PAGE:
- The Washington Times
Tuesday, November 15, 2022

Maryland coach Mike Locksley told his players after their bye week in October that college football teams are remembered for what they do in November.

Unfortunately for the Terrapins, the month has been one to forget and one without reprieve so far as undefeated No. 2 Ohio State comes to College Park on Saturday.


“We need to find a way to win a game against a ranked team here at home this week. And that’s what all of my energy and focus has been about,” Locksley told reporters Tuesday.

Nothing went right for Maryland in a humbling 30-0 loss at Penn State last week. Locksley and his players have repeatedly cited “execution” as the problem, with the fourth-year coach blaming it again when questioned about play-calling decisions.

“I’m not saying this to be disrespectful: Every play you design and draw up is designed to work, because you’ve got everybody blocked on paper,” Locksley said. “But it takes one or two guys to not make their block, and now it doesn’t work.”

In many cases over the last two weeks, though, it’s come down to Maryland being overwhelmed and outmuscled at the line of scrimmage.

“If there’s anything that really jumped off the screen to me, it’s that Penn State, they out-beat us,” Locksley said. “They out-toughed us.”

On defense, that means the Terrapins have been unable to establish the edge. Both scores from Penn State running back Nicholas Singleton came off right tackle on identical fourth-down plays.

On offense, that means no time for Terrapins quarterback Taulia Tagovailoa or running back Roman Hemby to work. Tagovailoa has looked unsettled in the pocket since his return this month from a knee injury, and rightfully so: He’s been sacked 12 times in the last two weeks.

“Have we protected him very well? No, we haven’t,” Locksley said. “But there were opportunities for him to maybe not take as many sacks by getting the ball out. There were some guys open.”

“It’s my job to make sure we’re doing things to get him protected,” Locksley added. “We’re calling things that allows him to get the ball out of his hands quicker.”

Trying to correct the Terrapins’ recent shortcomings has involved introspection. In a meeting this week, Locksley asked his team, “Where are we?” Multiple players, both veterans and underclassmen, rose and spoke to acknowledge aspects they need to change and improve.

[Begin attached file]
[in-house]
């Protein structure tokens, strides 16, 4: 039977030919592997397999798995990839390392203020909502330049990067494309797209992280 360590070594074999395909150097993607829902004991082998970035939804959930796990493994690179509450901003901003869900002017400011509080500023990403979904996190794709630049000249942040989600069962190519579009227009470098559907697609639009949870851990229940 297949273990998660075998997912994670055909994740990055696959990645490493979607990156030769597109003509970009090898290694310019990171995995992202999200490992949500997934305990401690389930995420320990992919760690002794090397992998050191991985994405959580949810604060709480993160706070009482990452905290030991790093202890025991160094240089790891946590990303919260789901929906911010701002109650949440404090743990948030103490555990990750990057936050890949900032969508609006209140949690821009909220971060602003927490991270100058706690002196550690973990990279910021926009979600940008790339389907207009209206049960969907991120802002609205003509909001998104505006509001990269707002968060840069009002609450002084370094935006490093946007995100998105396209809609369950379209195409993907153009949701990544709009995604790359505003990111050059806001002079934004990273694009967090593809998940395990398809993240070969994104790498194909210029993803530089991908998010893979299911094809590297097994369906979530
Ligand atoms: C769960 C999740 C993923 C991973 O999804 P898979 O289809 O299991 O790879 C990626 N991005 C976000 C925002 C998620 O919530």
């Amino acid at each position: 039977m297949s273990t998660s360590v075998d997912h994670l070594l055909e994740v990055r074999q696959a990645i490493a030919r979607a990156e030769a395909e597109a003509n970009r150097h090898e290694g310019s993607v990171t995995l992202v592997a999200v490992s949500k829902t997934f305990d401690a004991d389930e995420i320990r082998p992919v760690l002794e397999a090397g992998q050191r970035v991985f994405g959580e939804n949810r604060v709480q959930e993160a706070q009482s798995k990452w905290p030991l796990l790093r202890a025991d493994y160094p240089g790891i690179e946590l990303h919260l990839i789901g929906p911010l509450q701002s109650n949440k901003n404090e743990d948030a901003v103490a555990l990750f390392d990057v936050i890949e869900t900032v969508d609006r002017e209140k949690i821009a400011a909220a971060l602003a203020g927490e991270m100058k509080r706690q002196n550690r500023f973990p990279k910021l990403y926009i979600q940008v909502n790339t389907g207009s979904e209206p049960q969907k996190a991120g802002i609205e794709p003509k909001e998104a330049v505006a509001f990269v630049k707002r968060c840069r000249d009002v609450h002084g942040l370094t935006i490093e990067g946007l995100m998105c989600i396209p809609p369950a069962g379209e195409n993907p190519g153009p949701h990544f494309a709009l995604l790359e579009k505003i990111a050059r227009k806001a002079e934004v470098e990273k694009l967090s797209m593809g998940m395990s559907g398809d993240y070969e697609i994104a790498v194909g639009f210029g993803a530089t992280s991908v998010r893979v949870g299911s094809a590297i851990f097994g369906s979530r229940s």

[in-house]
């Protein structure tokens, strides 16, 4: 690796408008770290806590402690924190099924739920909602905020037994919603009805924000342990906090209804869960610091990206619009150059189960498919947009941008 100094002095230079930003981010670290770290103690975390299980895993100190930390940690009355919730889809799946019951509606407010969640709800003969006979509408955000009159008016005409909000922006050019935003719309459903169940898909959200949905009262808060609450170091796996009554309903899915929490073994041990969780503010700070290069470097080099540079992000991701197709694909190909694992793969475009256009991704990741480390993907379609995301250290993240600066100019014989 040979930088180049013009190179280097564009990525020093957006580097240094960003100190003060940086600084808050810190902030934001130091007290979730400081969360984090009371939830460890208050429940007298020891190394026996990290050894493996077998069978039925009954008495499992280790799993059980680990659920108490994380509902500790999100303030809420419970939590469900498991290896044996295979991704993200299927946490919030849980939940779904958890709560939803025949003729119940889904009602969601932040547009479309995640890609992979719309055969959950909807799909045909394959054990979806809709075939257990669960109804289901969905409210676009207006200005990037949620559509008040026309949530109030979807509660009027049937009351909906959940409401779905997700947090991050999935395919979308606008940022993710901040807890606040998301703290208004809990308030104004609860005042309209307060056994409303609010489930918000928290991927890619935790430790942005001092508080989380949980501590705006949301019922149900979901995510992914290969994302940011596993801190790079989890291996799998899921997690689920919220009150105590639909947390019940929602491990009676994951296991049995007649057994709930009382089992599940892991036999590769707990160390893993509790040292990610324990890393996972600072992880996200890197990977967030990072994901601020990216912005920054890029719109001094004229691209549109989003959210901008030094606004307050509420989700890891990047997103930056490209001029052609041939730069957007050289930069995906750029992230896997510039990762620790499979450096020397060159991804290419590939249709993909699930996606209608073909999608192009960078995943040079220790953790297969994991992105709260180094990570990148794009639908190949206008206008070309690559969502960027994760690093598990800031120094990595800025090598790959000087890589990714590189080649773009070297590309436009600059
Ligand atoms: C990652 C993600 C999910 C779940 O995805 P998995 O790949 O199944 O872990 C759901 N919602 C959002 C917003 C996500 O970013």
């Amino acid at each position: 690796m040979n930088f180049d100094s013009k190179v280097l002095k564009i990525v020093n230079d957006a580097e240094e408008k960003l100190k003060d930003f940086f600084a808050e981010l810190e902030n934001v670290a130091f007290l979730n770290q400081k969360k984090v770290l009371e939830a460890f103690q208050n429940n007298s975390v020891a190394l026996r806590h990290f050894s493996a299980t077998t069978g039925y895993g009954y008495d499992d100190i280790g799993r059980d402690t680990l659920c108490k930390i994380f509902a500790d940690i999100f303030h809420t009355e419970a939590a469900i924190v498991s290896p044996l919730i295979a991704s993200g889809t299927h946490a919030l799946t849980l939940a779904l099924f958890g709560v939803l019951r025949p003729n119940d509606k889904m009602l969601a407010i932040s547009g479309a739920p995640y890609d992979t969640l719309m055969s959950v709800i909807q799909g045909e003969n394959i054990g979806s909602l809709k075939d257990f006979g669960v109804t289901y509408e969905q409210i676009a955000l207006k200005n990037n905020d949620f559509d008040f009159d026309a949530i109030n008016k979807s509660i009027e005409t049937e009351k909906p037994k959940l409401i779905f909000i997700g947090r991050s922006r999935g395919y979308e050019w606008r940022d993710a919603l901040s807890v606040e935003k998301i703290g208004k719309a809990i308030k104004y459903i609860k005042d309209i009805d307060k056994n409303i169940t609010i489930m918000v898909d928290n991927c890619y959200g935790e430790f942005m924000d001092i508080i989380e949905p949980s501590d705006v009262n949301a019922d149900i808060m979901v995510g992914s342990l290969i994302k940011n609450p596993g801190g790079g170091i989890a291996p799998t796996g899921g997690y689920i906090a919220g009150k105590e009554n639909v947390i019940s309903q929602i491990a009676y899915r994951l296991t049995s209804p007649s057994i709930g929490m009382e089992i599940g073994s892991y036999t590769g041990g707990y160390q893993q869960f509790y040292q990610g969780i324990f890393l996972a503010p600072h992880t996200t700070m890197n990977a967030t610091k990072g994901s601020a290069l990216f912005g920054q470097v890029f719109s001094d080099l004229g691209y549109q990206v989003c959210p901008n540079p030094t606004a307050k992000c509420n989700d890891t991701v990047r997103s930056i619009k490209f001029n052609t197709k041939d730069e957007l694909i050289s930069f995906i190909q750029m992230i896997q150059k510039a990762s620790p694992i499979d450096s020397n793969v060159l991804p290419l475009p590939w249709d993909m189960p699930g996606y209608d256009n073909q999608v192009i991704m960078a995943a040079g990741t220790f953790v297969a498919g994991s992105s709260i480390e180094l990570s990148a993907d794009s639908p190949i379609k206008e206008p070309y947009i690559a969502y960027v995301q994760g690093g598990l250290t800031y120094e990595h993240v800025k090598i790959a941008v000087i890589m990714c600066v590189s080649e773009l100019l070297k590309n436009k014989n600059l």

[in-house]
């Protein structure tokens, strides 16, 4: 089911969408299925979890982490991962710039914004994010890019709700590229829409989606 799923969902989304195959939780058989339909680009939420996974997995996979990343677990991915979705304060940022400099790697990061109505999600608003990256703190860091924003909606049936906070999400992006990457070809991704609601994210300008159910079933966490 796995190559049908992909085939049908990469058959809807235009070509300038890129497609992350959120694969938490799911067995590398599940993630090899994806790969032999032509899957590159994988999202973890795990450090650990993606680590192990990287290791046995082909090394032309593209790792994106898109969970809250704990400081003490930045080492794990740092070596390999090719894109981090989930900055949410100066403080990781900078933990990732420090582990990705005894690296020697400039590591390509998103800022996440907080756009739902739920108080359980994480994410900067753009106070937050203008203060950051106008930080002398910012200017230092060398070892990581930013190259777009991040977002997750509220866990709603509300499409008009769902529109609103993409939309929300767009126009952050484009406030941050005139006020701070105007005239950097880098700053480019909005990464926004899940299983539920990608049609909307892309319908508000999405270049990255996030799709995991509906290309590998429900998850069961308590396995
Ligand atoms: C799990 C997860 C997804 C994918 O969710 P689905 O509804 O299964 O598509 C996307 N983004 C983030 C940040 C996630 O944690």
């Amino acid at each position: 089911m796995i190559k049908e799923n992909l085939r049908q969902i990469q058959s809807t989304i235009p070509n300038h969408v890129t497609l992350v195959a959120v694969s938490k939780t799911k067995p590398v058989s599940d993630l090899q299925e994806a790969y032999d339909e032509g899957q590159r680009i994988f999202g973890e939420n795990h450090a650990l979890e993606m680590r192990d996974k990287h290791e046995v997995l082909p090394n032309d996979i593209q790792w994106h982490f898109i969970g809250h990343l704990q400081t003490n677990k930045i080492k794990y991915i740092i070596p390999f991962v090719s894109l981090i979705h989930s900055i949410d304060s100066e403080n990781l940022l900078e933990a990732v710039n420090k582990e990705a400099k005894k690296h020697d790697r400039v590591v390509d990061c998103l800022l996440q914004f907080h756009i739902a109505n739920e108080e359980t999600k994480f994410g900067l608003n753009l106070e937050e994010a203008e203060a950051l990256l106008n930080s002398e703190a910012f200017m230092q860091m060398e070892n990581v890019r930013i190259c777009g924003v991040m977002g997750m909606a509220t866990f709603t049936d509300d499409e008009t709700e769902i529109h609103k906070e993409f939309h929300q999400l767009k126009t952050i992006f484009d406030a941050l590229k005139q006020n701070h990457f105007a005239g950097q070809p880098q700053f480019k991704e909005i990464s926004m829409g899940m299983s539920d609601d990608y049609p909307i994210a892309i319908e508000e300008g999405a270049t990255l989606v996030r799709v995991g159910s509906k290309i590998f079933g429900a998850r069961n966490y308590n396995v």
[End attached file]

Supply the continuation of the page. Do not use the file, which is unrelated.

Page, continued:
“I felt like it was a good heart-to-heart with the team that we needed,” Terrapins safety Dante Trader Jr. said. “It brought out a bunch of opinions and cleared the air, because I felt like a lot of us were frustrated from coming off two back-to-back losses where we didn’t play good.”

Maryland (6-4, 3-4 Big Ten) will need to make those corrections quickly against what Locksley believes is “probably the No. 1 team in the country.” Ohio State (10-0, 7-0) is one of only three programs to have both a top-10 scoring offense and defense. The Buckeyes have won 29 straight games against unranked opponents, the longest such streak in the nation.

“Specifically, we’ve got to be able to change the picture up on them, get them out of their groove,” Trader said. “Because once they’re in their groove, that’s a high-powered machine.”

Note:Locksley offered his condolences to Virginia coach Tony Elliott and his program after three players — Devin Chandler, Lavel Davis Jr. and D’Sean Perry — were shot and killed Sunday night by a former Cavaliers player as they returned from an off-campus trip to D.C. Two others were wounded, including Virginia running back Mike Hollins.

“Really personal. When things like this happen, it puts a lot of things into perspective, especially for me,” Locksley said, noting his son, Meiko, was shot and killed in 2017. 

• George Gerbo can be reached at ggerbo@washingtontimes.com.


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